Icahn Enterprises: The Corporate Raider Throwing Stones From His Own Glass House – Hindenburg

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  • Icahn Enterprises (NASDAQ:IEP) is an ~$18 billion market cap holding company run by corporate raider and activist investor Carl Icahn, who, along with his son Brett, own approximately 85% of the company.
  • Our research has found that IEP units are inflated by 75%+ due to 3 key reasons: (1) IEP trades at a 218% premium to its last reported net asset value (NAV), vastly higher than all comparables (2) we’ve uncovered clear evidence of inflated valuation marks for IEP’s less liquid and private assets (3) the company has suffered additional performance losses year to date following its last disclosure.
  • Most closed-end holding companies trade around or at a discount to their NAVs. For comparison, vehicles run by other star managers, like Dan Loeb’s Third Point and Bill Ackman’s Pershing Square, trade at discounts of 14% and 35% to NAV, respectively.
  • We further compared IEP to all 526 U.S.-based closed end funds (CEFs) in Bloomberg’s database. Icahn Enterprises’ premium to NAV was higher than all of them and more than double the next highest we found.
  • A reason for IEP’s extreme premium to NAV, based on a review of retail investor-oriented media, is that average investors are attracted to (a) IEP’s large dividend yield and (b) the prospect of investing alongside Wall Street legend Carl Icahn. Institutional investors have virtually no ownership in IEP.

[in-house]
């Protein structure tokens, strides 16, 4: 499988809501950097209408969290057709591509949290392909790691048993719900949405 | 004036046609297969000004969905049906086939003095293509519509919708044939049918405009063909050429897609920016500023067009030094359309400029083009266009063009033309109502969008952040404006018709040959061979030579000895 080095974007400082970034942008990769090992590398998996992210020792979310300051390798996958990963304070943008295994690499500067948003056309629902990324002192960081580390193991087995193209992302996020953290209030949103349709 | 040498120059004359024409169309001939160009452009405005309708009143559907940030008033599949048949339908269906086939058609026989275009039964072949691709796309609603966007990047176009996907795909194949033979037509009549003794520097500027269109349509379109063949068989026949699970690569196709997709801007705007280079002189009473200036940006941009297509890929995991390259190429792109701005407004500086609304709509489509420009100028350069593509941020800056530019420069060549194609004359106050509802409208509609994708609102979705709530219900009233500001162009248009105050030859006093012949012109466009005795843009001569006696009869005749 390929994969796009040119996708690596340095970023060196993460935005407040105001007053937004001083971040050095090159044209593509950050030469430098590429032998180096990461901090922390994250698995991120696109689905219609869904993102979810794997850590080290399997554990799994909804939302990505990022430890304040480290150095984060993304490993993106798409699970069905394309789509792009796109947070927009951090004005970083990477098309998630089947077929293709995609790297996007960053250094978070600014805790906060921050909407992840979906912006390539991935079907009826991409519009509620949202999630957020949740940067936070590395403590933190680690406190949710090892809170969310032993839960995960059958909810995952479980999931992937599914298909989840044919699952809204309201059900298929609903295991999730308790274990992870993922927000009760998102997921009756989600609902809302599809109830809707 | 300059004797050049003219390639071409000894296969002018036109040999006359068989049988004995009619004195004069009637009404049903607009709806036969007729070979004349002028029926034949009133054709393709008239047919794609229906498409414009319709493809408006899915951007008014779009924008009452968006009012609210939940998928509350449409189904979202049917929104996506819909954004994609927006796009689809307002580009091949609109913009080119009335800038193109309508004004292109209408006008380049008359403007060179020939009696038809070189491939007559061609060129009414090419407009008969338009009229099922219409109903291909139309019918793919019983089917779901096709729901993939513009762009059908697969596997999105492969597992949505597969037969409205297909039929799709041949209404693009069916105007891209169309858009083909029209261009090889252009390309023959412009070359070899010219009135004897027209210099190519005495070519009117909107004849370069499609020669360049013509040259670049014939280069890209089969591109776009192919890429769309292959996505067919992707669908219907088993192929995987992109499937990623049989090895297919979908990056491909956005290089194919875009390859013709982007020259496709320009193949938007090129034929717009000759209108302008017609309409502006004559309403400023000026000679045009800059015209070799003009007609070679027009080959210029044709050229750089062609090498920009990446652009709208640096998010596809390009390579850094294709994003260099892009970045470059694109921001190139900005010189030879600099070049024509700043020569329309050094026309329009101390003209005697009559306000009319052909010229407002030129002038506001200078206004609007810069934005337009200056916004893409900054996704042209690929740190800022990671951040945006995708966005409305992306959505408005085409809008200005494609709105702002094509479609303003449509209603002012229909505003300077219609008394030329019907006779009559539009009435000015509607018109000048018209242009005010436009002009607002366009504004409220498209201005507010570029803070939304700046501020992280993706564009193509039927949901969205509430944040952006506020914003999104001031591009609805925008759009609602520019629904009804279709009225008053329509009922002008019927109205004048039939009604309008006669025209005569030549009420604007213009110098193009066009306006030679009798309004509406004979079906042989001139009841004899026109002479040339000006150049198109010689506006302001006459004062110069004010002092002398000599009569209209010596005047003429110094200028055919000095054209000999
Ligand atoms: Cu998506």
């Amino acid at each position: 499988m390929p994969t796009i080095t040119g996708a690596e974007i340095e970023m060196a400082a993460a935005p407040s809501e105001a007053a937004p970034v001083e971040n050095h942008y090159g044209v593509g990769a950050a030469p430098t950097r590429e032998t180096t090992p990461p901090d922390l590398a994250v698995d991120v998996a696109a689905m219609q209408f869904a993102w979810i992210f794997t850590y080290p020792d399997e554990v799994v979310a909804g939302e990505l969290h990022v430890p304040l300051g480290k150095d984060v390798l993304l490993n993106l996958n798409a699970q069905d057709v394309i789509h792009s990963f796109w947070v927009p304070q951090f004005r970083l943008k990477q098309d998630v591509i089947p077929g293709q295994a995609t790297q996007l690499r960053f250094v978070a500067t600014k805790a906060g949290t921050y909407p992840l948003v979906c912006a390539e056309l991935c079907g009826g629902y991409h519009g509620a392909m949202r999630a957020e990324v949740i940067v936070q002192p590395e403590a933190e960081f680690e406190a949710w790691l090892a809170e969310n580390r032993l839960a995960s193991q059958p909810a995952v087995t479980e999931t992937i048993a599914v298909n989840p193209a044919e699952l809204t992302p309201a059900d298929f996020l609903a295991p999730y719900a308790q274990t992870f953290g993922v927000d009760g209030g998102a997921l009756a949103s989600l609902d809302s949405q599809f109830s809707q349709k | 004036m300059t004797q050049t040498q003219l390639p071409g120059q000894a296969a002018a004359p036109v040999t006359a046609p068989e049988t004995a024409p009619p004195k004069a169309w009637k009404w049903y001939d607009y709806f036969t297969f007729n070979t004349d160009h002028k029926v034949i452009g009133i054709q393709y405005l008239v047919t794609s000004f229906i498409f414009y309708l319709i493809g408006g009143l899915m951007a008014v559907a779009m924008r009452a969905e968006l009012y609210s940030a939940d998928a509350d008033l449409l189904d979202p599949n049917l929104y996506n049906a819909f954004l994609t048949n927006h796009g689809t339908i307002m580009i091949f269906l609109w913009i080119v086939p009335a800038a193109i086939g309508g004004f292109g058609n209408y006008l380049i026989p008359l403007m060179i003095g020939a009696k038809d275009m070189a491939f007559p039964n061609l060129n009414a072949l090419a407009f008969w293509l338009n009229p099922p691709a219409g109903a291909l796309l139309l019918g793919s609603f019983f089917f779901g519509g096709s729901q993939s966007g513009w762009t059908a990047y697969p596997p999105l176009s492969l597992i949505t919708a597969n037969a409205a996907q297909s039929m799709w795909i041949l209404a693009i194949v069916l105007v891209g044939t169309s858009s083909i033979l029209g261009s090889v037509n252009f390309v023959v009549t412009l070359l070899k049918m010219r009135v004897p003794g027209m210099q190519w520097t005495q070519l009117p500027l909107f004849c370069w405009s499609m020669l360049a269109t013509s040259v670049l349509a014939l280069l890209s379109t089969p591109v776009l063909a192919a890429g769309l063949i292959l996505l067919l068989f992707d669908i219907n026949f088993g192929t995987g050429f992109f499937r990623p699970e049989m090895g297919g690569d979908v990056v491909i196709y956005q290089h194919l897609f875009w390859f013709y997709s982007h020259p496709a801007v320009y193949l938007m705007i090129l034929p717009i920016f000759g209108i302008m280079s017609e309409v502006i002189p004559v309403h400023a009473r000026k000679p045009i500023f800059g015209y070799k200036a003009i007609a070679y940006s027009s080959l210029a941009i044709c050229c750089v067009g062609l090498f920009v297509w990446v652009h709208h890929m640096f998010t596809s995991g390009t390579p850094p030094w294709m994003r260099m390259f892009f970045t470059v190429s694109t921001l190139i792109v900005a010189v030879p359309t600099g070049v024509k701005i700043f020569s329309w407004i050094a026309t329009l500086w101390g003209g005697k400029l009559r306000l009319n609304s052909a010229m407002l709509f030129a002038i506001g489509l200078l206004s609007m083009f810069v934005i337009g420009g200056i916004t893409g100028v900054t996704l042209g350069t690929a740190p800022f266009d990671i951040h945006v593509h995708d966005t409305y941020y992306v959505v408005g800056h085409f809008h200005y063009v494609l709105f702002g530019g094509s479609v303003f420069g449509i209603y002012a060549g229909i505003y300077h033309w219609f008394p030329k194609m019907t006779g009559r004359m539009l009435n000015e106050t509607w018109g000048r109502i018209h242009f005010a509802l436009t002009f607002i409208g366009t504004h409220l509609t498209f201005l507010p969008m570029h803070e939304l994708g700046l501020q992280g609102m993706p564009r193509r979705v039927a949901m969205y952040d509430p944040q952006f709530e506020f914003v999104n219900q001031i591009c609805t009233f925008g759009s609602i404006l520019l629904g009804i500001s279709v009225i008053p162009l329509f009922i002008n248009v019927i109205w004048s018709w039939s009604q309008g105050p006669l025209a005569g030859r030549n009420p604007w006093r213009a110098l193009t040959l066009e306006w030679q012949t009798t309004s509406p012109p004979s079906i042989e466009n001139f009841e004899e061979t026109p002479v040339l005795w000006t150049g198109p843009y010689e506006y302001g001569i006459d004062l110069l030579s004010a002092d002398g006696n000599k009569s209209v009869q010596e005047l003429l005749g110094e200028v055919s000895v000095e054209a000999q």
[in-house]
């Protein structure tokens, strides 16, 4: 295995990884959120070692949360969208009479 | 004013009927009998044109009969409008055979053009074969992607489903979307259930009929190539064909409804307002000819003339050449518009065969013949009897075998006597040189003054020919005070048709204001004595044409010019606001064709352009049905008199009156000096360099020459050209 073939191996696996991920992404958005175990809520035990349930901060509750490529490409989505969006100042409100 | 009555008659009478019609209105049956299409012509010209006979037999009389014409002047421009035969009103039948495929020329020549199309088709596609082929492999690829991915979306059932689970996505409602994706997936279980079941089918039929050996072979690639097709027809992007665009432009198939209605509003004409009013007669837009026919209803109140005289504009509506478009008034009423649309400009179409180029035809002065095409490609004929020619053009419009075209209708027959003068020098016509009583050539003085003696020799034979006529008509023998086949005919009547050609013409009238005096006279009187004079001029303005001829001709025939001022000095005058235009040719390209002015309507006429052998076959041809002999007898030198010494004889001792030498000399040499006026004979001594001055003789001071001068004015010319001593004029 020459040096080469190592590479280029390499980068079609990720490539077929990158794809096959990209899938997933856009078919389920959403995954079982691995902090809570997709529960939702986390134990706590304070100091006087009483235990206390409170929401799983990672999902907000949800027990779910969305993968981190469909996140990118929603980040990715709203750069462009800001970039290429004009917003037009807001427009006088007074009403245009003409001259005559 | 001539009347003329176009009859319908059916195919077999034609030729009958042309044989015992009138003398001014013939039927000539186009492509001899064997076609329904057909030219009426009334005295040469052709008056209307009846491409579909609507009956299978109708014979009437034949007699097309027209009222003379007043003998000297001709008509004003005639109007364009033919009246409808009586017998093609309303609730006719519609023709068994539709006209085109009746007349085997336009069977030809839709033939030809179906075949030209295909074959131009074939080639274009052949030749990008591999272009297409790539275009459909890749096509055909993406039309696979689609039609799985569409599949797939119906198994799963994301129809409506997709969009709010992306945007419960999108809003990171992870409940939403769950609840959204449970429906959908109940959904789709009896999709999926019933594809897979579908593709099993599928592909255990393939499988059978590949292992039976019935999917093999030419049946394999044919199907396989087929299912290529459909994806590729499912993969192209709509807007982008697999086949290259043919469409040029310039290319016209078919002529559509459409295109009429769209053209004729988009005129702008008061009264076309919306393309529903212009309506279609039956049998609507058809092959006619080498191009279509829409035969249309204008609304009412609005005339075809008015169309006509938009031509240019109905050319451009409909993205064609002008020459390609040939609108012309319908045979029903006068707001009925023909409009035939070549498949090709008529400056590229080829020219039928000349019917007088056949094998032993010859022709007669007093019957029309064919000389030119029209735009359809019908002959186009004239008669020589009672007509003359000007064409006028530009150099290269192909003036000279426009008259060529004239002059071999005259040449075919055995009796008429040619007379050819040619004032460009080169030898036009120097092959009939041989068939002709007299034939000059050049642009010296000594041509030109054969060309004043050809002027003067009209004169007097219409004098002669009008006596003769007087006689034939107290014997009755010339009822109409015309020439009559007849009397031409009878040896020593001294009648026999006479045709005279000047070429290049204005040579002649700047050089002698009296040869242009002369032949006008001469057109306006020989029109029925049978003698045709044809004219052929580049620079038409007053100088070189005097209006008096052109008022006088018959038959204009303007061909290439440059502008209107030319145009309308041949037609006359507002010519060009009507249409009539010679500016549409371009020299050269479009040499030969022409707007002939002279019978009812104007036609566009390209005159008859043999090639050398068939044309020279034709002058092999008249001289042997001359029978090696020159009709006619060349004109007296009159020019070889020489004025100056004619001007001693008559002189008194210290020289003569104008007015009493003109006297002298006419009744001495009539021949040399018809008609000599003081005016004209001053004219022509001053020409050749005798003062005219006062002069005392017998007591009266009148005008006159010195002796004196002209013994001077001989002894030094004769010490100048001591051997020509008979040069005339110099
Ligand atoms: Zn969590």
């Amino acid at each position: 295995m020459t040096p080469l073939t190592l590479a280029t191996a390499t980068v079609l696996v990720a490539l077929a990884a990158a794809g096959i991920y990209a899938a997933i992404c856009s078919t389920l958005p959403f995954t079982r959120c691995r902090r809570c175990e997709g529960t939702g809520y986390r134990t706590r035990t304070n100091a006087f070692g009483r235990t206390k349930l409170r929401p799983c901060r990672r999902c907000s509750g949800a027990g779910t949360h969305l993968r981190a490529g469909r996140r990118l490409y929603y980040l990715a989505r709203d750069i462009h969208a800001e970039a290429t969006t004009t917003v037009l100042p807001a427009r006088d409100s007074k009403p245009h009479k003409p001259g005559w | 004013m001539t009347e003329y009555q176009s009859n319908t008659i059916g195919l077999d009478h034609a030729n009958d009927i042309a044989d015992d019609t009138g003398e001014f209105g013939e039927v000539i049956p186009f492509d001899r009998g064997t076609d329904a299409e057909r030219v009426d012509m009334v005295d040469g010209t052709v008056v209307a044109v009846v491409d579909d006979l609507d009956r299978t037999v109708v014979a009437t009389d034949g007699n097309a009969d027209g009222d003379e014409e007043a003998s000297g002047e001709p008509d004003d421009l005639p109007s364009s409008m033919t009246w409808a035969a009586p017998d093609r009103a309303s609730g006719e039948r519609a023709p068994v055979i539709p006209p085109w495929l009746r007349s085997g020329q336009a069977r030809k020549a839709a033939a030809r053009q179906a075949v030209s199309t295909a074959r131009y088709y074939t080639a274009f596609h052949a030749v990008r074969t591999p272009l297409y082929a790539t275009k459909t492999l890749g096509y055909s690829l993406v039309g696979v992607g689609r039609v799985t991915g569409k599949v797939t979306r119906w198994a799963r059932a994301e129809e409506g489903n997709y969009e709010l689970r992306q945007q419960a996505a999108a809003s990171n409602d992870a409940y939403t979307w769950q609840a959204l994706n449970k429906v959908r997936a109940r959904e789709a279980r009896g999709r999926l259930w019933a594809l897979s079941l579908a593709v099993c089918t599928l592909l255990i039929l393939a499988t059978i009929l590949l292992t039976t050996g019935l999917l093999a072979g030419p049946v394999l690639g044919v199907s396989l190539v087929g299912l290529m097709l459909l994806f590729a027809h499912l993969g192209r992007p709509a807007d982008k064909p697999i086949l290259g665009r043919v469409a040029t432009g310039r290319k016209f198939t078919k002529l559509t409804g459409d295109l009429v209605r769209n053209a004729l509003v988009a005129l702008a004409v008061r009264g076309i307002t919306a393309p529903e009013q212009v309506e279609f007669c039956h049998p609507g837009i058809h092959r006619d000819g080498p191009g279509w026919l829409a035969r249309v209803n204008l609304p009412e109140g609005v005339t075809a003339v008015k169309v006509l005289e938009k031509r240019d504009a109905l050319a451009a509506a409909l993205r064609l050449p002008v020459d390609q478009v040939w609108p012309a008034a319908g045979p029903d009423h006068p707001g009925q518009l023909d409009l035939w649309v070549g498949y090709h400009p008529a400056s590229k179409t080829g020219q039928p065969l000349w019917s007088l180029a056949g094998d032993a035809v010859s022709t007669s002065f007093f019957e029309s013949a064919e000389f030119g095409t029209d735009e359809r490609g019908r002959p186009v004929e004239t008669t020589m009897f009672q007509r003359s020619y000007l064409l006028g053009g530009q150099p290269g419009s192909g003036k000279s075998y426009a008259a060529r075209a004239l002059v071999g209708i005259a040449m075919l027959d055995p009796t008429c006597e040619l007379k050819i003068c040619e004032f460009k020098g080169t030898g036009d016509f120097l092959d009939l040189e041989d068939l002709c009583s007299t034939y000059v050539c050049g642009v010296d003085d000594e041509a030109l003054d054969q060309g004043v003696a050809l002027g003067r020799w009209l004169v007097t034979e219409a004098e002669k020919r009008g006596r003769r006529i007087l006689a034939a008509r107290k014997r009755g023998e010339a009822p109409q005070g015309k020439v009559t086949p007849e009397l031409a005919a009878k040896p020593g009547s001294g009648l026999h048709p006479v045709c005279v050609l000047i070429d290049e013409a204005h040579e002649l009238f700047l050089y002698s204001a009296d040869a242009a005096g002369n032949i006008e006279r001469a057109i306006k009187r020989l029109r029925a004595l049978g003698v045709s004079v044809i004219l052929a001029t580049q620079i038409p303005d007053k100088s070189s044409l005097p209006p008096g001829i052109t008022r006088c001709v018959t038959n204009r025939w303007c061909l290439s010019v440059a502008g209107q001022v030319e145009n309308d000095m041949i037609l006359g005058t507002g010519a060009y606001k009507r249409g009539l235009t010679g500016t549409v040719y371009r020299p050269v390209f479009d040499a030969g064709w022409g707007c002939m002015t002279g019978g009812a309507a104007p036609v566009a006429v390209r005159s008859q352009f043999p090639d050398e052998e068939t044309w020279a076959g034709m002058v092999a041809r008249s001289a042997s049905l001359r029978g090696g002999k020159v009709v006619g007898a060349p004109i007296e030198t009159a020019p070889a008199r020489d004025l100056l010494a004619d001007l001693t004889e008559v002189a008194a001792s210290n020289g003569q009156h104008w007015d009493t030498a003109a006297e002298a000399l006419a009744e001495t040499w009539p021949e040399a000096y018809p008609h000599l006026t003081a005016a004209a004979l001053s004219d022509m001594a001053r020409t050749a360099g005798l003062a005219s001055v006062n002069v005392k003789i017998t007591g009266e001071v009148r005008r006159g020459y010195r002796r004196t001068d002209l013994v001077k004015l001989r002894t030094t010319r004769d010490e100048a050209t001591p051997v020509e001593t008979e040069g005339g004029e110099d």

• Icahn Enterprises’ current dividend yield is ~15.8%, making it the highest dividend yield of any U.S. large cap company by far, with the next closest at ~9.9%.
  • As a result of the company’s elevated unit price, its annual dividend rate equates to an absurd 50.5% of last reported indicative net asset value.
  • The company’s outlier dividend is made possible (for now) because Carl Icahn owns roughly 85% of IEP and has been largely taking dividends in units (instead of cash), reducing the overall cash outlay required to meet the dividend payment for remaining unitholders.
  • The dividend is entirely unsupported by IEP’s cash flow and investment performance, which has been negative for years. IEP’s investment portfolio has lost ~53% since 2014. The company’s free cash flow figures show IEP has cumulatively burned ~$4.9 billion over the same period.